To err is human, to forgive divine.

We all make mistakes and it is unpleasant to admit them to ourselves. We have to remember that we are not perfect and trying to be so is a mission in futility. So don’t expect perfection and most of all forgive yourself when mistakes are made.

Some clutter items are simply errors in judgement when acquiring the object in the first place. Who hasn’t done that? I know I have. I still make these mistakes from time to time even though I buy very few things these days and put a lot of thought into purchasing. Such items can seem like good purchases at the time and even get used to begin with, but then the faults begin to show.

I bought a pair of capris in a travel clothing store a couple of years ago. They are light weight, dry fast and don’t crease, which is great, but at times I feel a little dowdy in them. Not to mention the fact that they don’t have a decent pocket and that can be a nuisance. I am on the fence as to whether to keep them or not. I wonder why I thought they were so right when I bought them.

One can’t allow the error or guilt of a purchase, that doesn’t work out so well, to influence their choice to keep the item. If it has truly become just clutter then it needs to be set free. And more to the point, you need to be set free from it and the any guilt you might feel at wasting money on it.

Today’s Mini Mission

Concentrate on using up left over beauty products and don’t replace them if you have a similar alternative product.

Eco Tip for the Day

Investigate product reviews before making purchases in an attempt to get it right the first time and not find yourself back at the store buying a similar, but hopefully better, alternative soon after. This isn’t foolproof of course but the more armed with information you are the better choice you are likely to make.

For a full list of my eco tips so far click here

It matters not how fast I go, I hurry faster when I’m slow

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Continue reading with these posts:

  • Beware the product demo! I am writing this post with this weeks mini missions in mind. It might help you identify some of those too hard to use items loitering in your home. However the intention behind it is […]
  • How little we really need Every time I go on a long vacation I am reminded of how little one really needs to live a comfortable and functional lifestyle. My husband and I often stay in Airbnb places when on […]
  • The problem is acquiring Clutter is very much about being keener to acquire than to let go. We acquire things we need, or more likely just want, but once their usefulness to, or novelty for, us has expired we […]
About Colleen Madsen

Colleen is the founder of 365 Less Things and lives in Newcastle, Australia.


  1. I know people who don’t want to get rid of purchases they later regret because they spent a lot of money on them. My husband, who is in accounting says that it is a “sunk cost”. The money has been paid for the item already, so the loss has already occurred and is done. Instead of worrying about what you spent, learn from it and let it go so it isn’t constantly reminding you of what you did. I had a friend who had a lot of craft supplies. It took up a whole room, but she didn’t want to let any of it go because she had spent money on it. Her husband said that he would pay for any crafts she wanted to buy in the future if she would just let the old craft stuff go, so they could have the extra space in their home. She wouldn’t do it. She just couldn’t let go of the fact that she would lose the money she spent on them.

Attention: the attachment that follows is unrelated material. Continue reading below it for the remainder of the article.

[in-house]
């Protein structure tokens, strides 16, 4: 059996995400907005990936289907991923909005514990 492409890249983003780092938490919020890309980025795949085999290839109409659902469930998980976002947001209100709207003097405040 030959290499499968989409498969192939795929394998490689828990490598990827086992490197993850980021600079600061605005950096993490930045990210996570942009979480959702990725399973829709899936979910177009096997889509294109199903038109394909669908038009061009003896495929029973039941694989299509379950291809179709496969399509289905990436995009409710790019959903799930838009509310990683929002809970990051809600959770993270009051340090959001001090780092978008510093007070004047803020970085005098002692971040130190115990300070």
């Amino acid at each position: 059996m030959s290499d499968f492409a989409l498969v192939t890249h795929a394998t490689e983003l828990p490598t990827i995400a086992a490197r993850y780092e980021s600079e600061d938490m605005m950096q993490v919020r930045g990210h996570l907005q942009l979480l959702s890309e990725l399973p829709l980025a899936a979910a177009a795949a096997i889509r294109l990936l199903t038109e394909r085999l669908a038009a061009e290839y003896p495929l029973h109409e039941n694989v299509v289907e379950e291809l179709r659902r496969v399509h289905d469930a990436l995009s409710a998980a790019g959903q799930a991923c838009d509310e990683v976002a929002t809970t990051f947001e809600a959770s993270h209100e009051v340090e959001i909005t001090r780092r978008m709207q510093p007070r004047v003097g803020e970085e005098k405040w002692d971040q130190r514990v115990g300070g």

• Hi Spendwisemom, I agree with your husband, learn from the experience and let it go. It is a sad story about your friend tough. The lesson there, and one I have learned well, is not to over stock of craft supplies because, like most things in life, interests are often cyclical and what one enjoys to do now doesn’t mean it will be a lifetime interest. Circumstances tend to change and we change along with them.

  2. This is really true. This effect occurs the hardest when you realize early on (but not early enough to just return the item to the store) that you bought the wrong thing. However, the relief when you let go of that mistake! I find it also helps to put the cost of that “mistake” in perspective to other costs of consumables – often I let myself be dragged down by a very minor value: I try to see these foolish buys like a splurge on cake and coffee in a fancy coffeeshop or a take-away-pizza or other things these days. It felt good at the moment and though it probably wasn’t the very best investment it’s also not worth worrying over for weeks – or even months!
    However, like you, I buy so little these days that it’s not as if I felt buyer’s remorse too often.

    Friends of us are about to move abroad this year and are now starting to shed their possessions. We went over to take a few things that are hard to come by for us (a few special pieces of clothing in odd sizes and such) and I was stunned by the sheer amount of things they will have to ship or get rid of over the next few months. I was also offered some very practical furniture pieces and containers and was pleased to realize that I couldn’t think of a use for them in my home. Obviously we have enough storage for our things as is. I will still consider swapping out a piece of furniture or so, but I’m not sure yet.